After issuing emergency regulations in November, Cal/OSHA began to step up its enforcement of COVID-19 protections in California workplaces.
The types of business being cited cut across many sectors. Although most are focused on health care settings, the inspections are also sweeping up retailers, restaurants, fitness centers, agricultural operations, food processing, and other manufacturing settings.
Since it issued the emergency regs to provide a framework for employers to reduce risks of their workers contracting COVID-19 while on the job, the workplace safety enforcement agency has issued citations to 75 employers, with proposed penalties totaling more than $1.54 million. Most employers were cited for multiple COVID-19-related infractions.
Since Cal/OSHA started inspecting companies for failing to implement coronavirus safeguards last summer, it has issued $3.3 million worth of proposed penalties in total.
The most common related infractions are for:
- Failing to effectively establish, implement and maintain procedures to correct unhealthy conditions related to COVID-19 that affected a business’s employees.
- Failing to notify Cal/OSHA of a COVID-19 fatality.
- Failing to create a proper safety program.
What’s prompting inspections
Obviously, no employer wants to see an OSHA official knocking at their door, but there is usually a reason they are there. Based on an analysis of the most recent group of citations, Cal/OSHA is mostly showing up for COVID-19 inspections for the following reasons:
- A complaint – Often it’s either staff or a customer that contacts Cal/OSHA to complain about poor COVID-19 protections, as was the case when it received a complaint about BSF Fitness in Ventura.
Upon inspection, Cal/OSHA determined that the employer was not enforcing face-covering use and physical distancing in its gym. The agency said the employer had failed to effectively establish, implement and maintain procedures to correct unhealthy conditions related to COVID-19 that affected its employees. It was cited for one willful-serious, two serious and six general category violations.
Proposed penalties: $57,740.
- A news report – Cal/OSHA cited Cardenas Market in Oakland for multiple violations, including three serious-category violations. This followed an inspection opened after learning from media coverage of an outbreak where 17 workers tested positive for COVID-19, including one person who was hospitalized due to complications from the infection.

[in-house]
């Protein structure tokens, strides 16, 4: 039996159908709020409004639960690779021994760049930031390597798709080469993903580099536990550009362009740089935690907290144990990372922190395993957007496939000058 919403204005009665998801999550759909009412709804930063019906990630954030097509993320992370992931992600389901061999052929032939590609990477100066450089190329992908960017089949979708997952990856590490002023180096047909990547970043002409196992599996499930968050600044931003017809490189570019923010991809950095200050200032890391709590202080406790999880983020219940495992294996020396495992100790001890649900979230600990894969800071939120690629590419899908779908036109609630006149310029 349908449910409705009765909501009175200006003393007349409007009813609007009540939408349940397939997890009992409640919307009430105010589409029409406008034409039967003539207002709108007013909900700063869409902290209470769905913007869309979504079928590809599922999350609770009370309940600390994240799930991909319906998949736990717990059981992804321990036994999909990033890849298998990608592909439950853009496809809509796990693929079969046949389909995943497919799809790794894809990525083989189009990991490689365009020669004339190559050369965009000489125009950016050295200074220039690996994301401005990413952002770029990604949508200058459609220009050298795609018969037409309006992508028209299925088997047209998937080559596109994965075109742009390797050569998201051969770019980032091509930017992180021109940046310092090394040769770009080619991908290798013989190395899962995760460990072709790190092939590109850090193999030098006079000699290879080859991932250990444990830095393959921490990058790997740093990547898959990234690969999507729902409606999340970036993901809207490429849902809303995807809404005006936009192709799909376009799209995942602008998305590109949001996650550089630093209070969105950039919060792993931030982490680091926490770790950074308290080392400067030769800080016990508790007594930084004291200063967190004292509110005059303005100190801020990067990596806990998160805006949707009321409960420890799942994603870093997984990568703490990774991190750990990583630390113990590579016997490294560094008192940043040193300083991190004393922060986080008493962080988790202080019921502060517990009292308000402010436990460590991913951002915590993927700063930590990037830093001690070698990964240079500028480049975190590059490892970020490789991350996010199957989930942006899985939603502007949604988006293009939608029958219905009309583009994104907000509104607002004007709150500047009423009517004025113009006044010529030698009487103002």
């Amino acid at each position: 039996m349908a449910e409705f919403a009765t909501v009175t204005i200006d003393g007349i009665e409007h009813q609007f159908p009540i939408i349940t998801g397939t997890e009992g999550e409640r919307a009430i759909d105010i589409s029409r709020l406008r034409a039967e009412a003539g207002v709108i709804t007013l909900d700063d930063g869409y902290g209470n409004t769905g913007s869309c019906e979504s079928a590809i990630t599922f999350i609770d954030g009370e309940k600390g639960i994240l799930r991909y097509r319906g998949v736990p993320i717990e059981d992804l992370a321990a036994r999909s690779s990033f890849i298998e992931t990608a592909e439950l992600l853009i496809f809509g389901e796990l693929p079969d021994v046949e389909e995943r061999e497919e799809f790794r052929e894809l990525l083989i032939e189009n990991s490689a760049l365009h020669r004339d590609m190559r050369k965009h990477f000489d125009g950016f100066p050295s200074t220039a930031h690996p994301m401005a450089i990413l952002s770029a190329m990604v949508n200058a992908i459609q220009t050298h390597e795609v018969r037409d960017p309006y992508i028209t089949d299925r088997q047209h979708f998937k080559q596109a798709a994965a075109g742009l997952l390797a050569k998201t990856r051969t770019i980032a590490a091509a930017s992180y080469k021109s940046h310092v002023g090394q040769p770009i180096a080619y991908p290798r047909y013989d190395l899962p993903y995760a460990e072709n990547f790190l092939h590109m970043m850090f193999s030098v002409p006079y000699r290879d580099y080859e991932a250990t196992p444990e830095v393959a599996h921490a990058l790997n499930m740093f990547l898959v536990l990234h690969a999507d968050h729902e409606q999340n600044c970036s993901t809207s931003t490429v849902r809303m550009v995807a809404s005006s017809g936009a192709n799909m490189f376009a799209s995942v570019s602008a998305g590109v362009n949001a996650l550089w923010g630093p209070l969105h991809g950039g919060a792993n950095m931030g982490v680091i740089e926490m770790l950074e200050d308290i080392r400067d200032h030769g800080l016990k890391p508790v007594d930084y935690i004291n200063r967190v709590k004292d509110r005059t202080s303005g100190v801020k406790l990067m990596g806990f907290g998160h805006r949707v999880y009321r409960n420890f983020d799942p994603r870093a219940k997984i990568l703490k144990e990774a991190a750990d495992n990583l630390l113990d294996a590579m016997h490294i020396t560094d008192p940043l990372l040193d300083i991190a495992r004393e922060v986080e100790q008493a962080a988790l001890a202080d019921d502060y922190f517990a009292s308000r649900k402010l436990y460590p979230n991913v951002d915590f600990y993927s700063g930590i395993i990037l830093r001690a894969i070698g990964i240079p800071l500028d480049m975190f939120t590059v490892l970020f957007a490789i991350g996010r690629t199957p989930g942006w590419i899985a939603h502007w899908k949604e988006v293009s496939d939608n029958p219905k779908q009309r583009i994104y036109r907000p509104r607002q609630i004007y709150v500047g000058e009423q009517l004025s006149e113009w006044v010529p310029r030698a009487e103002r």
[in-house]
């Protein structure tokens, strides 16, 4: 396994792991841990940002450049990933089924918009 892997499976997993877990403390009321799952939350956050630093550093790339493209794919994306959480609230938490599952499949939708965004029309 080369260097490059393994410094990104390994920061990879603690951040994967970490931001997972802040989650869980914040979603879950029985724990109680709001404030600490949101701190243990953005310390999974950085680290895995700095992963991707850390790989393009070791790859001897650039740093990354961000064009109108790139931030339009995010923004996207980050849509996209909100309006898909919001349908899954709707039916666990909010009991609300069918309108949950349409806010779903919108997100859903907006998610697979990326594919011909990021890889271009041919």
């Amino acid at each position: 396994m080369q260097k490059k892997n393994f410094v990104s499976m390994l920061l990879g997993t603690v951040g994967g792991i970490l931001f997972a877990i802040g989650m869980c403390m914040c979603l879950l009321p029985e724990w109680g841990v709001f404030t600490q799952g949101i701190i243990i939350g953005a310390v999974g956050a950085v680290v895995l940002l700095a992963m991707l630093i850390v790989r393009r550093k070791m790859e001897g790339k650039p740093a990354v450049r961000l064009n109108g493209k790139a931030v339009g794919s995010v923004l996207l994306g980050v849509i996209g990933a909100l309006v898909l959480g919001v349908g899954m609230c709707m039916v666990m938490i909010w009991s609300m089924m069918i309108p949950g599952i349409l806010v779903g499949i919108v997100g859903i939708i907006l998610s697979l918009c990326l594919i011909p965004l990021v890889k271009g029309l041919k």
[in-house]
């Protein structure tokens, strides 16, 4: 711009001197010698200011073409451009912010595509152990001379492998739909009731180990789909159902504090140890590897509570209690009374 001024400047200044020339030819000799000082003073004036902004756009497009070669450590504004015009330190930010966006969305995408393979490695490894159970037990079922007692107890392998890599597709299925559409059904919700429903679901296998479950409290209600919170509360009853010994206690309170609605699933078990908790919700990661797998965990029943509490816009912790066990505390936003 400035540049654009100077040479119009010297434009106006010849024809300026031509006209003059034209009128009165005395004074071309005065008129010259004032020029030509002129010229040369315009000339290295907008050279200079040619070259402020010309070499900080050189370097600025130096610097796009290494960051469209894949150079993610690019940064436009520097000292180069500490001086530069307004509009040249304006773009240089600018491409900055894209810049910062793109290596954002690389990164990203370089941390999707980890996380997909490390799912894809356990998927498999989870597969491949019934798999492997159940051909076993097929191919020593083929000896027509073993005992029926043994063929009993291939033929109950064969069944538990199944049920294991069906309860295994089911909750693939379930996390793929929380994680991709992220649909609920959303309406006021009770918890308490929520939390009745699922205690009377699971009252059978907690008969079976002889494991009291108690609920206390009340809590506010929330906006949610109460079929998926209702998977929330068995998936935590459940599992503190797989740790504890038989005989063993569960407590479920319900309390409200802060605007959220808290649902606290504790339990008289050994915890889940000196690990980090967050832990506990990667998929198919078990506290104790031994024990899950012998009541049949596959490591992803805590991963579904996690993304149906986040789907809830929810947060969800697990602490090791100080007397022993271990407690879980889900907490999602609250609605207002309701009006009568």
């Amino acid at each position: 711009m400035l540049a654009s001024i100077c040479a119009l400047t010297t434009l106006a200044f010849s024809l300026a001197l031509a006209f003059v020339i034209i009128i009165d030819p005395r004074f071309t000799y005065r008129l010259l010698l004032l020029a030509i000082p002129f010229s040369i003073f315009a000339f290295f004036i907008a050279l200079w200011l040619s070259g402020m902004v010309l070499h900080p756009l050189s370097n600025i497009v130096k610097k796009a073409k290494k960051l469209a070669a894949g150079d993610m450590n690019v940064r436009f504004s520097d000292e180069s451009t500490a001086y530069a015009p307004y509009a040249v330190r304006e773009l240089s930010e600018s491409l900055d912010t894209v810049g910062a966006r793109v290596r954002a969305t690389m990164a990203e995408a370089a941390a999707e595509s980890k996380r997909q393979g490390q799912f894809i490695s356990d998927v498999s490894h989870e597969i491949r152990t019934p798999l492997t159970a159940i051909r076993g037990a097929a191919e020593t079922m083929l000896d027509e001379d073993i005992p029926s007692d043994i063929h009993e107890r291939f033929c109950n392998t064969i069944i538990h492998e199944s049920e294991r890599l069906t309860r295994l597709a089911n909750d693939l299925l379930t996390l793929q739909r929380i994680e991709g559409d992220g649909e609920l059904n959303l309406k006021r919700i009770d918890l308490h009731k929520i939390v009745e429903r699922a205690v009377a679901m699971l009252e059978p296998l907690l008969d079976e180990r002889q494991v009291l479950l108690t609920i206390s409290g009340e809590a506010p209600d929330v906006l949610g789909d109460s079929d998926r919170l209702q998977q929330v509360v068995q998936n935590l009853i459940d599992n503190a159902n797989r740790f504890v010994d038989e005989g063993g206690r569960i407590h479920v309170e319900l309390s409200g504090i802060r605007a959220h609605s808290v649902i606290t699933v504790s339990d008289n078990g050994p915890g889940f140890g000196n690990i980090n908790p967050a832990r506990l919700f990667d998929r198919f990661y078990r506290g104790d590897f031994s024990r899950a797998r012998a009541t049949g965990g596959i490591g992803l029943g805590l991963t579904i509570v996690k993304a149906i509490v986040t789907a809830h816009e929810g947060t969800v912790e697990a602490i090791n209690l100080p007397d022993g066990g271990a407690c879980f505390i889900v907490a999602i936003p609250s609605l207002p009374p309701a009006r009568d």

Cal/OSHA determined that Cardenas Market had failed to adequately address the potential outbreak of the coronavirus among workers by implementing preventative measures. The business did not initially implement or require face coverings or masks, physical distancing or training of workers on coronavirus hazards. Cardenas Market also failed to immediately report a COVID-19-related serious illness.
Proposed penalties: $30,670.
- A fatality – Grimmway Enterprises, Inc. was cited for multiple violations including two serious-category violations, following a fatality-initiated inspection when an employee was hospitalized and died from COVID-19 after working at a carrot field in Holtsville.
Cal/OSHA found that the employer had not implemented methods or procedures to correct unhealthy conditions or work practices relating to COVID-19 that affected its employees working outdoors, and had failed to provide its employees effective training and instruction on the hazards of COVID-19.
Proposed penalties: $30,600.
- An accident – Sometimes Cal/OSHA shows up to conduct an inspection of an accident unrelated to the coronavirus and finds COVID-19-related infractions as well. This happened with Carter’s Children’s Wearin Gilroy.
Cal/OSHA cited the retailer for one regulatory and one serious citation following an accident inspection. It found that the employer had failed to immediately report a COVID-19-related serious illness, and to establish, implement and maintain an effective Injury Illness Prevention Program.
Proposed penalties: $15,125.
As you can see, Cal/OSHA will inspect any employer for possible infractions, particularly if there are complaints or news about an outbreak at a workplace. If you have not already done so and you have staff working at a physical location, you should immediately establish safeguards that are in line with Cal/OSHA’s emergency regulations.
Remember too: Those regulations not only require you to protect workers against COVID-19 but to also report to Cal/OSHA and other authorities anytime there is an outbreak or a case in your workplace.